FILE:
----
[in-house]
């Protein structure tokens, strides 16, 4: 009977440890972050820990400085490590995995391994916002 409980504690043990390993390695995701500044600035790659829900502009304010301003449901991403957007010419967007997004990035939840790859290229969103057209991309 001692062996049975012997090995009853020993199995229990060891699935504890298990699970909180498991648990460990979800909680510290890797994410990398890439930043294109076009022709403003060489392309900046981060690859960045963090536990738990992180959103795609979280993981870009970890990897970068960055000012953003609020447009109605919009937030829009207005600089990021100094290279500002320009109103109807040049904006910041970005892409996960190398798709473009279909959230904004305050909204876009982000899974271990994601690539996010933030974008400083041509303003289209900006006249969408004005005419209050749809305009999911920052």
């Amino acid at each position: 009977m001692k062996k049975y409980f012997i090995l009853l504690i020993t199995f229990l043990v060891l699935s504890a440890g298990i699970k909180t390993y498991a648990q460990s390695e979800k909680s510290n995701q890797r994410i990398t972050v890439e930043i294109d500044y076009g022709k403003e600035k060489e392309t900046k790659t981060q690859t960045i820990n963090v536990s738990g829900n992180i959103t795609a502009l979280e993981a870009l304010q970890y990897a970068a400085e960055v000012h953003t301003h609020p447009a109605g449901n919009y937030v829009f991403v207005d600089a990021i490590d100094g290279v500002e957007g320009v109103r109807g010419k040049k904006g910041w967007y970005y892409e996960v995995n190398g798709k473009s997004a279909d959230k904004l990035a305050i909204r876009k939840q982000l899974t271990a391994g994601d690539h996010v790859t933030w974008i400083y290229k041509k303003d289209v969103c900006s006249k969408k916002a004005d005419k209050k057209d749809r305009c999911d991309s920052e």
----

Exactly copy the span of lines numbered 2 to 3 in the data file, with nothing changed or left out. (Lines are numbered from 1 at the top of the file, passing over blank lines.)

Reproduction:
């Protein structure tokens, strides 16, 4: 009977440890972050820990400085490590995995391994916002 409980504690043990390993390695995701500044600035790659829900502009304010301003449901991403957007010419967007997004990035939840790859290229969103057209991309 001692062996049975012997090995009853020993199995229990060891699935504890298990699970909180498991648990460990979800909680510290890797994410990398890439930043294109076009022709403003060489392309900046981060690859960045963090536990738990992180959103795609979280993981870009970890990897970068960055000012953003609020447009109605919009937030829009207005600089990021100094290279500002320009109103109807040049904006910041970005892409996960190398798709473009279909959230904004305050909204876009982000899974271990994601690539996010933030974008400083041509303003289209900006006249969408004005005419209050749809305009999911920052």
């Amino acid at each position: 009977m001692k062996k049975y409980f012997i090995l009853l504690i020993t199995f229990l043990v060891l699935s504890a440890g298990i699970k909180t390993y498991a648990q460990s390695e979800k909680s510290n995701q890797r994410i990398t972050v890439e930043i294109d500044y076009g022709k403003e600035k060489e392309t900046k790659t981060q690859t960045i820990n963090v536990s738990g829900n992180i959103t795609a502009l979280e993981a870009l304010q970890y990897a970068a400085e960055v000012h953003t301003h609020p447009a109605g449901n919009y937030v829009f991403v207005d600089a990021i490590d100094g290279v500002e957007g320009v109103r109807g010419k040049k904006g910041w967007y970005y892409e996960v995995n190398g798709k473009s997004a279909d959230k904004l990035a305050i909204r876009k939840q982000l899974t271990a391994g994601d690539h996010v790859t933030w974008i400083y290229k041509k303003d289209v969103c900006s006249k969408k916002a004005d005419k209050k057209d749809r305009c999911d991309s920052e």